changing the period of a pendulum and the graph showed a constant

line. Now we can eliminate mass as a factor that affects the period of

oscillation in any way.

Ã˜ To promote further investigation it will be interesting to observe

how the period of a pendulum oscillation is affected when the

Gravitational Field Strength is different (i.e. not 9.8 Newtons).

o The aim of this experiment will be to investigate theoretically how

a change in the gravitational strength in the equation T= 2Ï€âˆštex2html_wrap_inline105/g

affects the period of one oscillation in a simple pendulum.

o The hypothesis in this experiment will be, "as the gravitational

strength is made higher the period of one oscillation is lower"

o Prediction

I can now investigate theoretically how the gravitational field

affects the period of a simple pendulum; I can do this by keeping a

constant angle of amplitude and length of string. Below are lists of

gravitational field strength of different planets:

Planet

Gravitational Field Strength (N/Kg)

Mercury

4

Venus

9

Earth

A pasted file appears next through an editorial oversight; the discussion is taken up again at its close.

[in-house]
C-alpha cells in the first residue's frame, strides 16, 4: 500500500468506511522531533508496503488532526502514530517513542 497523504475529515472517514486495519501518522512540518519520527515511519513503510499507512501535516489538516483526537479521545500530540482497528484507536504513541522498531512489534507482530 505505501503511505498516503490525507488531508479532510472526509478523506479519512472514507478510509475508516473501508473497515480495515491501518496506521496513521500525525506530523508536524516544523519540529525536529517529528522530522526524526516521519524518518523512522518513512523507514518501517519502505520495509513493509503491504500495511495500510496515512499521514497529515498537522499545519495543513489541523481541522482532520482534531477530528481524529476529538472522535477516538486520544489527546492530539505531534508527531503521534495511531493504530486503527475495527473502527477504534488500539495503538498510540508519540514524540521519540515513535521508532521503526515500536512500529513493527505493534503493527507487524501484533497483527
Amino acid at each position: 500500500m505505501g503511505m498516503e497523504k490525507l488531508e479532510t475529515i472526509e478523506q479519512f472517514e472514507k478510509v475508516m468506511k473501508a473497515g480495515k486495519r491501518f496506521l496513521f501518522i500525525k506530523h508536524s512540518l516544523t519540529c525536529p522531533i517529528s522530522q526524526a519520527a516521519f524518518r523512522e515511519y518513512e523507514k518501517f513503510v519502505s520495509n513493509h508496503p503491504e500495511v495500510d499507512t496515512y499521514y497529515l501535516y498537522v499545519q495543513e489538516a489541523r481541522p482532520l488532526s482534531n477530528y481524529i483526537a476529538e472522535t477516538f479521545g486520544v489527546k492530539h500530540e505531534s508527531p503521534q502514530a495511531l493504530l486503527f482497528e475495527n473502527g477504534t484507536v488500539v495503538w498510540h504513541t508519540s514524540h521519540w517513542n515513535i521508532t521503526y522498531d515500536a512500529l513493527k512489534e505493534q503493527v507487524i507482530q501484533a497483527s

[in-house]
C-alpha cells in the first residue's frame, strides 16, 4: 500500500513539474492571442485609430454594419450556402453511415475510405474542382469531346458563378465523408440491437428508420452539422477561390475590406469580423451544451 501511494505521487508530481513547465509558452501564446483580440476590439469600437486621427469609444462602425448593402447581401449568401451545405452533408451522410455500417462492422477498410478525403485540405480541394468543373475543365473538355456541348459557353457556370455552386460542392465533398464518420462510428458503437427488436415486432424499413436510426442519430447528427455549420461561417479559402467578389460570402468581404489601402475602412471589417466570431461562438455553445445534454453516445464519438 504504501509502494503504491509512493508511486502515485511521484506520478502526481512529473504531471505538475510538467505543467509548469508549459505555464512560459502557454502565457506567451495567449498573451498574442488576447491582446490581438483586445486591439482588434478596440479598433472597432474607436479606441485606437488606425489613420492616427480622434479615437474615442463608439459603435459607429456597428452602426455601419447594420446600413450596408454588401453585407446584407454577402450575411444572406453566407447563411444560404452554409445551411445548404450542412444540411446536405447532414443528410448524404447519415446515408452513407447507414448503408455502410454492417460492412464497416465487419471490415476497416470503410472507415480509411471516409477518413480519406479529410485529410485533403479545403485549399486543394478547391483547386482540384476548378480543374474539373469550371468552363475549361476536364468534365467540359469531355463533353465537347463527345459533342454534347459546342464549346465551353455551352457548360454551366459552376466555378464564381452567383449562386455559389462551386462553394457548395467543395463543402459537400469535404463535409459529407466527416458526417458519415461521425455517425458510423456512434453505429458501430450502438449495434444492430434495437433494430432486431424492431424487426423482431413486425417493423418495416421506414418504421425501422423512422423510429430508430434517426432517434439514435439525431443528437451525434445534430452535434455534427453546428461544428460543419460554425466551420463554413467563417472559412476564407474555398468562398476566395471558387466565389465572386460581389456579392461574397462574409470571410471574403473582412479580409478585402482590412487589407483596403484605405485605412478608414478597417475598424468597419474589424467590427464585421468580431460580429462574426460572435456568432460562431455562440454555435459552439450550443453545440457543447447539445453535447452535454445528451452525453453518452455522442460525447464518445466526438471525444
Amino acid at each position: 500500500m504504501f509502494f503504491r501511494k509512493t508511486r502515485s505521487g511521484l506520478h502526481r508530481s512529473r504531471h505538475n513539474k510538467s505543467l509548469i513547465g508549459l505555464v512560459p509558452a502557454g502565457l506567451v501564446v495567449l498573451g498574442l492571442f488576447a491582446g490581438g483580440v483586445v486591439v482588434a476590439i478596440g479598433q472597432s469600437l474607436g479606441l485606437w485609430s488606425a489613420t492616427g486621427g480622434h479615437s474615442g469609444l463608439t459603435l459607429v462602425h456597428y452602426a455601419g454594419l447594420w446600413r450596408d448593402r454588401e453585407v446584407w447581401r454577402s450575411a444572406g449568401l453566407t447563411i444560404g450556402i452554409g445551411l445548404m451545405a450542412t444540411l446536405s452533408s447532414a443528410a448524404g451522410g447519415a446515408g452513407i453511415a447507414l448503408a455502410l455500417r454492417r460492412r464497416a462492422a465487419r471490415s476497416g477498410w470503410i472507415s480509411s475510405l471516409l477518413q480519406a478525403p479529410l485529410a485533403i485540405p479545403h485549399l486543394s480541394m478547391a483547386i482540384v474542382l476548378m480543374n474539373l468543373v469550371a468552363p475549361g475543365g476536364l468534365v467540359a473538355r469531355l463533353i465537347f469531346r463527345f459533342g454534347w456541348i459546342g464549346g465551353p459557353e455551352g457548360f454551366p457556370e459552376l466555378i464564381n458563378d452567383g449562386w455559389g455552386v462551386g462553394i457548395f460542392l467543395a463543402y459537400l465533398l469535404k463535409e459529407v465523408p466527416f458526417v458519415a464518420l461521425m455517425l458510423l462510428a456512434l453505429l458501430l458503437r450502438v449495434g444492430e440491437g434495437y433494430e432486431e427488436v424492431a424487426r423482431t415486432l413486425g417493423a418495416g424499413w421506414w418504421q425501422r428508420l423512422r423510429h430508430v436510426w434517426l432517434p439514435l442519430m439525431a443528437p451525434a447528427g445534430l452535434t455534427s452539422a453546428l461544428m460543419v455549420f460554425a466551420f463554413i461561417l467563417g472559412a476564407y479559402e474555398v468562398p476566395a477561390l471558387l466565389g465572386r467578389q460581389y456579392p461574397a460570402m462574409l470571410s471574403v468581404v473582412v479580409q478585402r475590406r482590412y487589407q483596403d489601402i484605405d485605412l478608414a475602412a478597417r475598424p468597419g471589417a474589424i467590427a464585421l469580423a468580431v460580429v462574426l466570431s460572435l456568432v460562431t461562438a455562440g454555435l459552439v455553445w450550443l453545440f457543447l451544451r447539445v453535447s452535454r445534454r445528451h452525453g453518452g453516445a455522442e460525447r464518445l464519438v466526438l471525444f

9.8

Mars

4

Jupiter

26

Saturn

11

Uranus

11

Neptune

12

Pluto

4

Deep space

0

o By using the above information I can draw up a list of theoretical

predictions by substituting the gravitational field strength within

this equation T= 2Ï€âˆštex2html_wrap_inline105/g. Hence I will be able to

work out the period (T) for the gravitational strength of each planet.

To work out the theoretical prediction I must keep the length as a

constant of 0.5m.

o Theoretical Prediction

Planet

Gravitational Field Strength (N/Kg)

Time period (T) (s)

Mercury

4

2.22

Venus

9

1.48

Earth

9.8

1.42

Mars

4

2.22

Jupiter

26

0.87

Saturn

11

1.34

Uranus

11

1.34

Neptune

12

1.28

Pluto

4

2.22

Deep space

0

Infinity

[IMAGE]

o By looking at the table I can now base my results on a sound

prediction and say that the stronger the gravitational field strength

is of a planet the faster the time period is of one oscillation and

the weaker the gravitational field strength the slower the time period

of one oscillation.

o I cannot continue this investigation, since my school does not have

the resources for me to experiment on other planets.

This controlled-falling system is a weight (bob) suspended by a string

from a fixed point so that it can swing freely under the influence of

gravity. If the bob is pushed or pulled sideways, it can't move just

horizontally, but has to move on the circle whose radius is the length

of the supporting string. It has to move upward from where it started

as well as sideways. If the bob is now let go, it falls because

gravity is pulling it back down. It can't fall straight down, but has

to follow the circular path defined by its support. This is

"controlled falling": the path is always the same, it can be

reproduced time after time, and variations in the set-up can be used

to test their effect on the falling behaviour.